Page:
Croatia are a team often labelled ‘dark horses’ going into a major tournament. Not good enough to be considered one of the big guns but dangerous enough for people to be cautiously optimistic about their chances.
The ‘dark horses’ tag is usually burdened on a team with limited previous tournament success but have a crop of talented, usually young players yet to achieve anything of note on the international stage. Think Belgium in the 2014 World Cup and Chile in 2010. Croatia go into Euro 2016 having failed to live up to their tag on more than one occasion. Having failed to qualify for the World Cup in 2010, Croatia crashed out at the group stage at Euro 2012 before repeating the feat in 2014 on the world stage. Although their group wasn’t the easiest in 2012, containing both finalists Italy and Spain, their performance in 2014 was thoroughly underwhelming as they were comfortably beaten 3-1 by an unspectacular Mexico in their qualification decider.
Although Croatia’s midfield is packed with talent and oozes class, their problem has often been a lack of fluency and incoherent defending. Euro 2016 is Croatia’s chance to put it right, and make a telling impact on a major tournament like they did at the World Cup in 1998.
With players like Modric (30) and Mandzukic (30) entering the twilight of their careers, there’s no guarantee they will be at their best two years down the line. This tournament will probably be the last time that the supremely gifted duo of Modric and Rakitic will be playing alongside each other at their peak. This represents the best chance to replicate their European successes with their clubs on the international stage.
One difference which could aid their chances is the expanded format of the tournament this year. The expanded format at this years edition has come in for plenty of criticism, however it should give teams like Croatia more of a fighting chance. Although there is an additional game to win, qualification from the group is far simpler as 4 out of 6 teams qualify for the knockout round in 3rd place. This means that teams are allowed room for a slow start and can build momentum as the tournament progresses despite a few slip-ups early on. This could be crucial for a side whose players are assembled from a variety of different European leagues and could take a few games to fully gel.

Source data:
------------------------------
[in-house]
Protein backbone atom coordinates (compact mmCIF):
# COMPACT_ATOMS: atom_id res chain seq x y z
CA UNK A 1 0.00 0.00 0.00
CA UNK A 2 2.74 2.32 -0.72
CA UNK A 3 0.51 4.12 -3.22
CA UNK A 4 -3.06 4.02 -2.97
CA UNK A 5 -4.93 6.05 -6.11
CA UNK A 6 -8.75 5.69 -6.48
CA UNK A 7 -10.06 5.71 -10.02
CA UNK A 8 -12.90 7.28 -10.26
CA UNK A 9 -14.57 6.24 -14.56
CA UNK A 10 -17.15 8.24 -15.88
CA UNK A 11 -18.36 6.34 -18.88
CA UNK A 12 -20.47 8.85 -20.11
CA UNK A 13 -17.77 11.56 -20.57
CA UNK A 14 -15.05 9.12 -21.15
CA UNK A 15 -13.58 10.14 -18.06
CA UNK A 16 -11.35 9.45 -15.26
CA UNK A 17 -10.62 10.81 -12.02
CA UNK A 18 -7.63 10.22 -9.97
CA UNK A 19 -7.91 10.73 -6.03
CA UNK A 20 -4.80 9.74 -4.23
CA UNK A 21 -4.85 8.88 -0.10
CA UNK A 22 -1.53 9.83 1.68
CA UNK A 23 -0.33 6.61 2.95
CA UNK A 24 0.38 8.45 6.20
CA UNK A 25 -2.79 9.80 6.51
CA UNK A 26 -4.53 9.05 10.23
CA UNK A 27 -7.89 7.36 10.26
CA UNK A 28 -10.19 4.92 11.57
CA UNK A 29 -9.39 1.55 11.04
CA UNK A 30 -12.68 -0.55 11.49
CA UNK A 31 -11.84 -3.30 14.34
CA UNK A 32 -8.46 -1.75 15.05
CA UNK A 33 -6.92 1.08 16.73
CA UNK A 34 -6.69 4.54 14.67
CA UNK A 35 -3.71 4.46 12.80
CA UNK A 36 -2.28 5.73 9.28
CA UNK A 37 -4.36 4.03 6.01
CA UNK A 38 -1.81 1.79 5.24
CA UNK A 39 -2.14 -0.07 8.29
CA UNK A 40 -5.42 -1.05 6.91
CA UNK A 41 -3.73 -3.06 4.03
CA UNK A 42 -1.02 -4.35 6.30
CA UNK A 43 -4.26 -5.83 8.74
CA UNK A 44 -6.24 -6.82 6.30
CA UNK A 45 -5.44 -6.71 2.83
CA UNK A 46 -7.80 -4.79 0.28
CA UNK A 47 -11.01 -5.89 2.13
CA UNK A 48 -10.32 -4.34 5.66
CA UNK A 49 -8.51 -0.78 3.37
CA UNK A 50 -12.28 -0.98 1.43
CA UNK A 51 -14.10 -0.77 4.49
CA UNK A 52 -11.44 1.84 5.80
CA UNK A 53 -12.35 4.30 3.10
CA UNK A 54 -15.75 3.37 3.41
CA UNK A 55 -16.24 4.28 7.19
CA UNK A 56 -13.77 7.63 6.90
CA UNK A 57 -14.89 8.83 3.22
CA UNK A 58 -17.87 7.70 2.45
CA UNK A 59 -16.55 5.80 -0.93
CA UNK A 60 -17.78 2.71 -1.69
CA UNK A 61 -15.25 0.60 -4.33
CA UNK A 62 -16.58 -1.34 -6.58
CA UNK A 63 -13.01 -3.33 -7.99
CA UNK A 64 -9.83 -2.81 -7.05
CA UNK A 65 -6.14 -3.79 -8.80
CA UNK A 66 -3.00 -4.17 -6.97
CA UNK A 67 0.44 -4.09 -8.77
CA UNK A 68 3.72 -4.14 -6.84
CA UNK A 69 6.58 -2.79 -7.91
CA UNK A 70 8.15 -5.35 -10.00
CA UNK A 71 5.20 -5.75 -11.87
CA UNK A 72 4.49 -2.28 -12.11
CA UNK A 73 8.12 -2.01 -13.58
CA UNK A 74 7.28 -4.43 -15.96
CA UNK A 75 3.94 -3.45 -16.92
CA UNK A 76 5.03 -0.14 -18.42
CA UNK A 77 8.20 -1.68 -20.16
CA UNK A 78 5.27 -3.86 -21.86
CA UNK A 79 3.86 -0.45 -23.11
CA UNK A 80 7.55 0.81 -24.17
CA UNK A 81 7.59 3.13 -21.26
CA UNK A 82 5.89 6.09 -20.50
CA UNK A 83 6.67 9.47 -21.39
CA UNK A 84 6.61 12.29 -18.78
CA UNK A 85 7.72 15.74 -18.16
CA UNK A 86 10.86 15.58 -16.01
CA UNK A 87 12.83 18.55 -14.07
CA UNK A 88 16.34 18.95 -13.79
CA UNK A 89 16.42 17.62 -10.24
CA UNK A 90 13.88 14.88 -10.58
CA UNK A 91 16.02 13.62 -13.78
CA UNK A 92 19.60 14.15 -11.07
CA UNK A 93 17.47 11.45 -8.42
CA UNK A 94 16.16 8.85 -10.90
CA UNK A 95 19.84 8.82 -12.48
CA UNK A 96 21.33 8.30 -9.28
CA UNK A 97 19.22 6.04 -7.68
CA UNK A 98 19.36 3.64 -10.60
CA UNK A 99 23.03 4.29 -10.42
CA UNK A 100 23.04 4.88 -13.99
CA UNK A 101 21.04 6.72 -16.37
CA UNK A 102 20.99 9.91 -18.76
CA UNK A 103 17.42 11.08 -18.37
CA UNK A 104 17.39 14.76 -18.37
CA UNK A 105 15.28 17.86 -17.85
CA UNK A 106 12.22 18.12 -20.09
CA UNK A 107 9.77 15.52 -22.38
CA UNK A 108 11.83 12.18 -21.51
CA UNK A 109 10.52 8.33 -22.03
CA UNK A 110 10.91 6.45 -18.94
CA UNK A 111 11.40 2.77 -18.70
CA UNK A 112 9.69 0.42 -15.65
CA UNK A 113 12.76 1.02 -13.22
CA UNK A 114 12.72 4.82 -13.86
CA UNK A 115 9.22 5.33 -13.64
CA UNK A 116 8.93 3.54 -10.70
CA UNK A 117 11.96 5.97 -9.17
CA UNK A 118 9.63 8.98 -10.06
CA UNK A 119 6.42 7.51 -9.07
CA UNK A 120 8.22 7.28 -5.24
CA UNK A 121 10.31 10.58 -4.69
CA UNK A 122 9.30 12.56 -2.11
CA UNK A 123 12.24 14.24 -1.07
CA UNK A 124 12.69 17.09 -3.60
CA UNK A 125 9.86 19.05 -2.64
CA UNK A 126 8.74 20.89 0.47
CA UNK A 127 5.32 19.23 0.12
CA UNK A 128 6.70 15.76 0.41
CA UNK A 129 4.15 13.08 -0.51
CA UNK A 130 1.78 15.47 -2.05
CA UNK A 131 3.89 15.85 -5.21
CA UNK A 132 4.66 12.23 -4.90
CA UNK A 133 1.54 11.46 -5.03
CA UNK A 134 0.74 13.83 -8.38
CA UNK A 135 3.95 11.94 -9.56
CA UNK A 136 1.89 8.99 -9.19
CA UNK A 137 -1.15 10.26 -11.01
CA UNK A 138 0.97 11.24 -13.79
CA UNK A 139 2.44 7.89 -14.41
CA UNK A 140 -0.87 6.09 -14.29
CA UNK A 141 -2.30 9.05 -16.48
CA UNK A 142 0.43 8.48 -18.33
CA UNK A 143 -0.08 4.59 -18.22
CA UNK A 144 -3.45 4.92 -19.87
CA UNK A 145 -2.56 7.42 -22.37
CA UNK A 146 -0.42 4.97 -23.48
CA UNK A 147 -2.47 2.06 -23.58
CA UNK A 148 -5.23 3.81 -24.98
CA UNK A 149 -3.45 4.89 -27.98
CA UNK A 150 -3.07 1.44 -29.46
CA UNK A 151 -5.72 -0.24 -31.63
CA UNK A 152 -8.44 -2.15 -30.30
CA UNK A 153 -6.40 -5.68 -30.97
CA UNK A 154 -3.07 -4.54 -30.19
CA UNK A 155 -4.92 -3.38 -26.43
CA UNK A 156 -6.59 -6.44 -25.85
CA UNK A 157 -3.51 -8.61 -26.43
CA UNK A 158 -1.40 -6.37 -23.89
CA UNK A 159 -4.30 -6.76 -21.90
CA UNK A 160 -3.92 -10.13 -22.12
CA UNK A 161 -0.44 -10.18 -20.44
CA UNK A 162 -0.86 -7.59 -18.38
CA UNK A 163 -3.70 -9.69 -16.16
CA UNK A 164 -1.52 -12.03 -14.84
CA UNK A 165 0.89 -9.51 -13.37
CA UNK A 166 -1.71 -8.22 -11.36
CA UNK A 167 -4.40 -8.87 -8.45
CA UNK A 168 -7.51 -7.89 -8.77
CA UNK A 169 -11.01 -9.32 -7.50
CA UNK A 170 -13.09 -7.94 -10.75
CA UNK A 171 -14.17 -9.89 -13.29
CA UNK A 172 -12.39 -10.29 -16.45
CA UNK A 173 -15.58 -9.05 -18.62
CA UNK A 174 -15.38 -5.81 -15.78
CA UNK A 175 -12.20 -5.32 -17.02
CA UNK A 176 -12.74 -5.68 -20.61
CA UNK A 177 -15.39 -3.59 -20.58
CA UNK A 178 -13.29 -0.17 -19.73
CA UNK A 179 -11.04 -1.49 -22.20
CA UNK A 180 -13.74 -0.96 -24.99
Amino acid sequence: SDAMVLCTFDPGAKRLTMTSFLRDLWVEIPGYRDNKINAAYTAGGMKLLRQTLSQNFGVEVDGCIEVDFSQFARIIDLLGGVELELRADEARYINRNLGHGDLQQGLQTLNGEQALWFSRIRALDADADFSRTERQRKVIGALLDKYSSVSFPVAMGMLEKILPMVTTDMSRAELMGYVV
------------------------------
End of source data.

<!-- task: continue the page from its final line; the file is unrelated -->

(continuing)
Croatia as a footballing nation are similar to Holland and France in the way that their national side is far superior than the strength of their domestic league. The majority of their squad is picked from abroad. However the key difference with Croatia is that an abundance of key players in recent years have all come from one academy, Dynamo Zagreb. Historically the Dynamo academy has never been known for producing great players, however in recent years a generation of technically gifted players have emerged. As well as producing one of Croatia’s greatest players in Luka Modric, they have been responsible for developing Niko Kranjcar, Eduardo, Dejan Lovren and Alen Halilovic. Not to mention the emergence of one of Europe’s most promising young players, Ante Coric. Most Football Manager players will be familiar with Coric, and at the age of 19, he has the potential to light up the tournament if space can be found for him in Croatia’s already impressive midfield. One of the first names on the ’10 young players to watch this tournament’ articles written in the build up to the tournament, Coric is a player in the mould of Modric however his similarity to many of the Croatia midfield means he will struggle to force his way into the starting lineup.
Few squads at this year’s tournament rely so heavily on one club as Croatia do on the 11 time straight league winners Dynamo Zagreb. No other Croatian club sides contribute to the squad bar the second and third choice keepers.
However it remains to be seen if Dynamo will keep up the production line of world-class players, or if the current squad is what will later be referred to as a ‘golden generation’. Regardless, it’s time Croatia lived up to their pre-tournament ‘dark horses’ tag, and make a mark on Euro 2016.